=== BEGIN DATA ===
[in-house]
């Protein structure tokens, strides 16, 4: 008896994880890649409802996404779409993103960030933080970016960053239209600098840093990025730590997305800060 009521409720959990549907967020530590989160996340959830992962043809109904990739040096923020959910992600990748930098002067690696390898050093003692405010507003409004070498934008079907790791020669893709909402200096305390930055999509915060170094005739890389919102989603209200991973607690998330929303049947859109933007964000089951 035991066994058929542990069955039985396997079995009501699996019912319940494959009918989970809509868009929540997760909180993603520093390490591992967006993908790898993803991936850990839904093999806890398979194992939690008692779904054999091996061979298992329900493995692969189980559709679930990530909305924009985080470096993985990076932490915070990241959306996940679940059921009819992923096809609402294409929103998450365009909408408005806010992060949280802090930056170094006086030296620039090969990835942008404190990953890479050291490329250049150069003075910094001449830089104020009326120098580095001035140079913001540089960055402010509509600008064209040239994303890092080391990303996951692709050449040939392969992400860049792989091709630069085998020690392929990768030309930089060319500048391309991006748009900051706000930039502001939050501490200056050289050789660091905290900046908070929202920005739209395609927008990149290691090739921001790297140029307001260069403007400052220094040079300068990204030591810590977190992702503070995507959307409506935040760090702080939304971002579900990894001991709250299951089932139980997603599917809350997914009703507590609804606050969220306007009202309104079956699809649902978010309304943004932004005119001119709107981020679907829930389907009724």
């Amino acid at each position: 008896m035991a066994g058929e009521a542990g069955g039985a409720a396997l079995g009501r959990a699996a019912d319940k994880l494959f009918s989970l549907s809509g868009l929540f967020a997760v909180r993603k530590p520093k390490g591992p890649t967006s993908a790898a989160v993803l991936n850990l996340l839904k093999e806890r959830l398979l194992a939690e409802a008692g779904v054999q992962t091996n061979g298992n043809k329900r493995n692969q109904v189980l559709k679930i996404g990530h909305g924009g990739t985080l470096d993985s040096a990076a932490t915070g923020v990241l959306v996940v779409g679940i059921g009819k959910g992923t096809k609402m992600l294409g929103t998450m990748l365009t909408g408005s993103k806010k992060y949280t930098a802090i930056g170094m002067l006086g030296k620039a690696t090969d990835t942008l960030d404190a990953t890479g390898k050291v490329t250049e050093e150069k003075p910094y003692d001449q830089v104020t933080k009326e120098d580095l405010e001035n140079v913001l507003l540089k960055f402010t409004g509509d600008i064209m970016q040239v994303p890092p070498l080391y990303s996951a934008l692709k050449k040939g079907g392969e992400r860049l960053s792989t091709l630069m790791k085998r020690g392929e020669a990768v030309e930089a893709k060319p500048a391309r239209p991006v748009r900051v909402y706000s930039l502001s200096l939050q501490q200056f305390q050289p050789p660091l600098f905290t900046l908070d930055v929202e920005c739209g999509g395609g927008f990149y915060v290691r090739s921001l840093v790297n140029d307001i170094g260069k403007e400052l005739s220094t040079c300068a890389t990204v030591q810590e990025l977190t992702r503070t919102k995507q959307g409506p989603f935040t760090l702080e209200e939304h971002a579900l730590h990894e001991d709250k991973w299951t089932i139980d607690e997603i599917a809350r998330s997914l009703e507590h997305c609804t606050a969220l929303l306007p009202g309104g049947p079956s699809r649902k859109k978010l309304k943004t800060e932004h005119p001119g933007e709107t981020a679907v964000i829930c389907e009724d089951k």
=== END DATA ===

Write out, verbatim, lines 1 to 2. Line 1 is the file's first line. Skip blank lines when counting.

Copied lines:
[in-house]
């Protein structure tokens, strides 16, 4: 008896994880890649409802996404779409993103960030933080970016960053239209600098840093990025730590997305800060 009521409720959990549907967020530590989160996340959830992962043809109904990739040096923020959910992600990748930098002067690696390898050093003692405010507003409004070498934008079907790791020669893709909402200096305390930055999509915060170094005739890389919102989603209200991973607690998330929303049947859109933007964000089951 035991066994058929542990069955039985396997079995009501699996019912319940494959009918989970809509868009929540997760909180993603520093390490591992967006993908790898993803991936850990839904093999806890398979194992939690008692779904054999091996061979298992329900493995692969189980559709679930990530909305924009985080470096993985990076932490915070990241959306996940679940059921009819992923096809609402294409929103998450365009909408408005806010992060949280802090930056170094006086030296620039090969990835942008404190990953890479050291490329250049150069003075910094001449830089104020009326120098580095001035140079913001540089960055402010509509600008064209040239994303890092080391990303996951692709050449040939392969992400860049792989091709630069085998020690392929990768030309930089060319500048391309991006748009900051706000930039502001939050501490200056050289050789660091905290900046908070929202920005739209395609927008990149290691090739921001790297140029307001260069403007400052220094040079300068990204030591810590977190992702503070995507959307409506935040760090702080939304971002579900990894001991709250299951089932139980997603599917809350997914009703507590609804606050969220306007009202309104079956699809649902978010309304943004932004005119001119709107981020679907829930389907009724």